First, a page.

The seeds of a bet­ter har­vest

Here’s what Ox­fam reck­ons we need to do to re­ally tackle hunger in our world.

Element - - Cover Story -

Sup­port small scale farm­ing

The 500 mil­lion small farms in de­vel­op­ing coun­tries sup­port al­most two bil­lion peo­ple, nearly one-third of hu­man­ity. The ac­cepted wis­dom is that large-scale in­dus­trial farm­ing is more ef­fi­cient. But con­ven­tional eco­nomics has over­looked the crip­pling fi­nan­cial and en­vi­ron­men­tal costs as­so­ci­ated with the fer­tilis­ers, pes­ti­cides and heavy ma­chin­ery em­ployed in in­dus­trial scale farm­ing. And while in­dus­trial-scale farms en­joy tax breaks, sub­si­dies and other govern­ment sup­port, al­most noth­ing has been done to sup­port, pro­mote and de­velop small­hold­ings.

Sup­port and ex­pand the fair trade sys­tem

Nearly three quar­ters of the food on Earth passes through the hands of about 500 large com­pa­nies be­tween grower and consumer. The com­pa­nies set prices and con­trol the in­come of pro­duc­ers. The var­i­ous fair trade ap­proaches by­pass this bot­tle-neck by di­rectly con­nect­ing pro­ducer and consumer, so each has a much greater stake in the other’s well­be­ing.

Show and tell

World­wide Food shocks like the one that struck in 2008 are ex­ac­er­bated when no­body re­ally knows how much food is avail­able. This can lead to panic buy­ing or food ex­port bans, as na­tions jos­tle to se­cure food for their peo­ple, push­ing prices up fur­ther. Au­thor­i­ta­tive global sta­tis­tics would re­duce these prob­lems.

Cre­ate re­gional food re­serves

A prop­erly man­aged sys­tem of food re­serves, cre­ated and shared by coun­tries work­ing to­gether, would act as a buf­fer to soften dra­matic shifts in food pric­ing. Food could be re­leased from re­serves onto the mar­ket in times of scarcity to pro­vide emer­gency aid and to bring prices down.

Stop sub­si­dis­ing biofuels

Ox­fam be­lieves sub­si­dis­ing the biofuels in­dus­try with about $20 bil­lion a year to fuel un­sus­tain­able per­sonal trans­port is not a great in­vest­ment, and we need to stop pour­ing the world’s food into ve­hi­cles.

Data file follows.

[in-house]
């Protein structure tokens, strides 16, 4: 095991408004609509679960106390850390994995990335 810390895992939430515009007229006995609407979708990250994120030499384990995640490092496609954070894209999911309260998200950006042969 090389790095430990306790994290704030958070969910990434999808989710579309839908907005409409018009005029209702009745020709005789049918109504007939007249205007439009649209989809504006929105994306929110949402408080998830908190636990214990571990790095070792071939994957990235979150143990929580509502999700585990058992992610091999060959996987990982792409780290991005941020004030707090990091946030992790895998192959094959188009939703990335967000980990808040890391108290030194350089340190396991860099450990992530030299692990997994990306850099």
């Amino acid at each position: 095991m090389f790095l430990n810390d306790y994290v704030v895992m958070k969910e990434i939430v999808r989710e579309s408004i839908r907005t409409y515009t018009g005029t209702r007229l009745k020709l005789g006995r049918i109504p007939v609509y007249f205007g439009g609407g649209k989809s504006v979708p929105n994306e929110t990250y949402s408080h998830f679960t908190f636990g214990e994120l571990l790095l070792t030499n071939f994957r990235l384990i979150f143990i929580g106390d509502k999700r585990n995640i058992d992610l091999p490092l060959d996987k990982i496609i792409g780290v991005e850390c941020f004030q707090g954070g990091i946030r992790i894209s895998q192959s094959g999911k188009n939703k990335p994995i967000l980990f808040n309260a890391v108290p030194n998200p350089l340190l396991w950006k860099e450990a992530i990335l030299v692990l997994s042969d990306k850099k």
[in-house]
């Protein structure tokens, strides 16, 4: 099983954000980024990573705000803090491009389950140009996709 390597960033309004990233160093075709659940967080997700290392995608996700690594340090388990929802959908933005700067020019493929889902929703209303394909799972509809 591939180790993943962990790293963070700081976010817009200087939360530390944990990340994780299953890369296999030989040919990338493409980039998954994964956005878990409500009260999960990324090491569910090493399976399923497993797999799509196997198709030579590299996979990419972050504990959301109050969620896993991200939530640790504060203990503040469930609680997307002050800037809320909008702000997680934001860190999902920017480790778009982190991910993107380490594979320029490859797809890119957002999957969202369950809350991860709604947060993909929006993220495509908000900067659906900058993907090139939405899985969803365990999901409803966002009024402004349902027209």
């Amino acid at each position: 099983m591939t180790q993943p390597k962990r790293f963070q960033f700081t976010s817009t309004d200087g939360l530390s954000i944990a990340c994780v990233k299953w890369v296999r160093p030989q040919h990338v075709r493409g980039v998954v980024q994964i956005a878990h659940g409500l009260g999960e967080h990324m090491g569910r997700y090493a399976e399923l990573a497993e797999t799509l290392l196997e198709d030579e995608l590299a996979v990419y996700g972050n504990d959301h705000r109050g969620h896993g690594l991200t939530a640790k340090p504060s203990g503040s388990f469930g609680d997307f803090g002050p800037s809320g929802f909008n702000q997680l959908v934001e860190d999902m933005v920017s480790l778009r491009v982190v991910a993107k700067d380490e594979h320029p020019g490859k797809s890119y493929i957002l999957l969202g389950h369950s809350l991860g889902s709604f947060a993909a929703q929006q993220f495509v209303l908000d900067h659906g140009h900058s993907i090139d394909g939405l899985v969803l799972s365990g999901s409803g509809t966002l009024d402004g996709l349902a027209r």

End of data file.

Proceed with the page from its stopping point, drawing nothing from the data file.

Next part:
Stop pay­ing rich farm­ers to dump food

Poor farm­ers around the world are strug­gling to com­pete with the heav­ily sub­sidised in­dus­trial agri­cul­ture of the richer na­tions. The sub­si­dies given to large scale farm­ing also stim­u­late over-pro­duc­tion in some crops, lead­ing to waste. Ship­ments of large amounts of this other­wise waste food are cur­rently dumped onto de­vel­op­ing coun­tries at be­low cost price, or even free as aid. This feeds peo­ple in the short term, but re­duces lo­cal food prices to the point where lo­cal pro­duc­ers are sud­denly un­able to make a liv­ing. This can put them at risk of im­me­di­ate star­va­tion, and means they are less likely to be will­ing or able to re­plant next year.

Reign in the spec­u­la­tors

Elected gov­ern­ments need to take con­trol of the world’s fi­nan­cial mar­kets, es­pe­cially when it comes to food trad­ing. Lim­its on prices and how much traders can ‘bet’ on food trad­ing are be­ing dis­cussed by the ‘Group of 20’ ma­jor world economies this year.

Fund cli­mate change adap­ta­tion

A new fund to help coun­tries re­spond to cli­mate change was agreed at the in­ter­na­tional cli­mate talks in Can­cun in 2010. This, and other mea­sures like it, must be up and run­ning as soon as pos­si­ble.

Ex­pand so­cial pro­tec­tion

Tack­ling hunger should be a national pri­or­ity backed by con­certed ac­tion for all na­tions. To­day, four out of five peo­ple in the world re­ceive no di­rect sup­port from their govern­ment, re­gard­less of their sit­u­a­tion. Char­ity projects are left to pick up the pieces, but they lack the con­sis­tent, co-or­di­nated and cul­tur­ally ap­pro­pri­ate re­sources that a national pro­gramme should pro­vide.

Mea­sure and strive for well­be­ing, not wealth

Gross Do­mes­tic Prod­uct is an in­cred­i­bly short-sighted way of look­ing at eco­nomic suc­cess. Wars and national dis­as­ters can in­crease GDP, and it counts con­sump­tion of nat­u­ral re­sources, such as cut­ting down a for­est for tim­ber, as in­come, but not as the loss of an as­set. It is time to re­place this with global mea­sure that ac­cu­rately charts hu­man well­be­ing and en­vi­ron­men­tal sus­tain­abil­ity.

Newspapers in English

Newspapers from New Zealand

© PressReader. All rights reserved.